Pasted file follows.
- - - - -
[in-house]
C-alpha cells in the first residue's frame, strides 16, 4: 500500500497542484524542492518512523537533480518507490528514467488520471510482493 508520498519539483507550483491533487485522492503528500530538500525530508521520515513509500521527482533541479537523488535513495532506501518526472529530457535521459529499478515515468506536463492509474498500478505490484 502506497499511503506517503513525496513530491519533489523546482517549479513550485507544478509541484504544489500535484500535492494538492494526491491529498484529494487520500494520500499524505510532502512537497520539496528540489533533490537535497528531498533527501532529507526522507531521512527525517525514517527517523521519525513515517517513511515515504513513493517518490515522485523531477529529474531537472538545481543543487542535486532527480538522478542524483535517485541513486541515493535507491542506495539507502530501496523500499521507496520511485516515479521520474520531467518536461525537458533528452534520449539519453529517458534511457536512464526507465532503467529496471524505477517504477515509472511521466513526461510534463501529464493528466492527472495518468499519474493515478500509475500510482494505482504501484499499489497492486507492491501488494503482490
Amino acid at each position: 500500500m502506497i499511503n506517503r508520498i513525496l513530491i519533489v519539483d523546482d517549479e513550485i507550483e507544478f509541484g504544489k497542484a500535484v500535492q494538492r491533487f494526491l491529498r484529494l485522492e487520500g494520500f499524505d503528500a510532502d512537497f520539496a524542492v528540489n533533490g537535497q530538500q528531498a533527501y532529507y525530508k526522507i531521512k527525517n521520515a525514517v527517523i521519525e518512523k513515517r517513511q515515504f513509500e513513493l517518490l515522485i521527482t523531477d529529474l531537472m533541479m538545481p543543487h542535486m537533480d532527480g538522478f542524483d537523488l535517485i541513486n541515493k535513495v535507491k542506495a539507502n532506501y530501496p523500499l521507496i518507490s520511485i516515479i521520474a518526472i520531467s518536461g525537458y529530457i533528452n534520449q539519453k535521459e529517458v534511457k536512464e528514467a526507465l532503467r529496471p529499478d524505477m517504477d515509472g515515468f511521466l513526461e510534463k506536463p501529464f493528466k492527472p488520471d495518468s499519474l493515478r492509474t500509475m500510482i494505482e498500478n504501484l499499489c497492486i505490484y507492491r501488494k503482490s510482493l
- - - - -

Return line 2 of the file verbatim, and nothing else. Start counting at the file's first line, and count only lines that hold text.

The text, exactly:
C-alpha cells in the first residue's frame, strides 16, 4: 500500500497542484524542492518512523537533480518507490528514467488520471510482493 508520498519539483507550483491533487485522492503528500530538500525530508521520515513509500521527482533541479537523488535513495532506501518526472529530457535521459529499478515515468506536463492509474498500478505490484 502506497499511503506517503513525496513530491519533489523546482517549479513550485507544478509541484504544489500535484500535492494538492494526491491529498484529494487520500494520500499524505510532502512537497520539496528540489533533490537535497528531498533527501532529507526522507531521512527525517525514517527517523521519525513515517517513511515515504513513493517518490515522485523531477529529474531537472538545481543543487542535486532527480538522478542524483535517485541513486541515493535507491542506495539507502530501496523500499521507496520511485516515479521520474520531467518536461525537458533528452534520449539519453529517458534511457536512464526507465532503467529496471524505477517504477515509472511521466513526461510534463501529464493528466492527472495518468499519474493515478500509475500510482494505482504501484499499489497492486507492491501488494503482490